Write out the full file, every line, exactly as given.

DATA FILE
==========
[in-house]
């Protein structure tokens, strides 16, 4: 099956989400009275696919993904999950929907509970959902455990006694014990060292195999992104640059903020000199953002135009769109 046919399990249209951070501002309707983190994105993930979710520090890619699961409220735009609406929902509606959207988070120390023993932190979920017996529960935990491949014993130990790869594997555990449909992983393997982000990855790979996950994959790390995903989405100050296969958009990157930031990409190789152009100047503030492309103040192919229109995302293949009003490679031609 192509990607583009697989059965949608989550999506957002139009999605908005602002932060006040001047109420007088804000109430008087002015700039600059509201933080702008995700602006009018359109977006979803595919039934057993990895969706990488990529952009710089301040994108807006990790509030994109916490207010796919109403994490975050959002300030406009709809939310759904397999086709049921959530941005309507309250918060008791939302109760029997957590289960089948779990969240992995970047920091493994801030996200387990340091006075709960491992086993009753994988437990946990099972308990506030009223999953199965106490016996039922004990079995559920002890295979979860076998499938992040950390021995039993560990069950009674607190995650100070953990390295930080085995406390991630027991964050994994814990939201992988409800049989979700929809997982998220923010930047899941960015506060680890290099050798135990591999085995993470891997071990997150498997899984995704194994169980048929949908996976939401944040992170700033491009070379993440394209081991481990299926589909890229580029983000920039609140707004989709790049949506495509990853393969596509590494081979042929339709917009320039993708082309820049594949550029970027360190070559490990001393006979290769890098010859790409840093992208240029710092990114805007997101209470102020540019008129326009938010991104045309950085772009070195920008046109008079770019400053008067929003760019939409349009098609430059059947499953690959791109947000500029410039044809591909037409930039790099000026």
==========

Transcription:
[in-house]
């Protein structure tokens, strides 16, 4: 099956989400009275696919993904999950929907509970959902455990006694014990060292195999992104640059903020000199953002135009769109 046919399990249209951070501002309707983190994105993930979710520090890619699961409220735009609406929902509606959207988070120390023993932190979920017996529960935990491949014993130990790869594997555990449909992983393997982000990855790979996950994959790390995903989405100050296969958009990157930031990409190789152009100047503030492309103040192919229109995302293949009003490679031609 192509990607583009697989059965949608989550999506957002139009999605908005602002932060006040001047109420007088804000109430008087002015700039600059509201933080702008995700602006009018359109977006979803595919039934057993990895969706990488990529952009710089301040994108807006990790509030994109916490207010796919109403994490975050959002300030406009709809939310759904397999086709049921959530941005309507309250918060008791939302109760029997957590289960089948779990969240992995970047920091493994801030996200387990340091006075709960491992086993009753994988437990946990099972308990506030009223999953199965106490016996039922004990079995559920002890295979979860076998499938992040950390021995039993560990069950009674607190995650100070953990390295930080085995406390991630027991964050994994814990939201992988409800049989979700929809997982998220923010930047899941960015506060680890290099050798135990591999085995993470891997071990997150498997899984995704194994169980048929949908996976939401944040992170700033491009070379993440394209081991481990299926589909890229580029983000920039609140707004989709790049949506495509990853393969596509590494081979042929339709917009320039993708082309820049594949550029970027360190070559490990001393006979290769890098010859790409840093992208240029710092990114805007997101209470102020540019008129326009938010991104045309950085772009070195920008046109008079770019400053008067929003760019939409349009098609430059059947499953690959791109947000500029410039044809591909037409930039790099000026």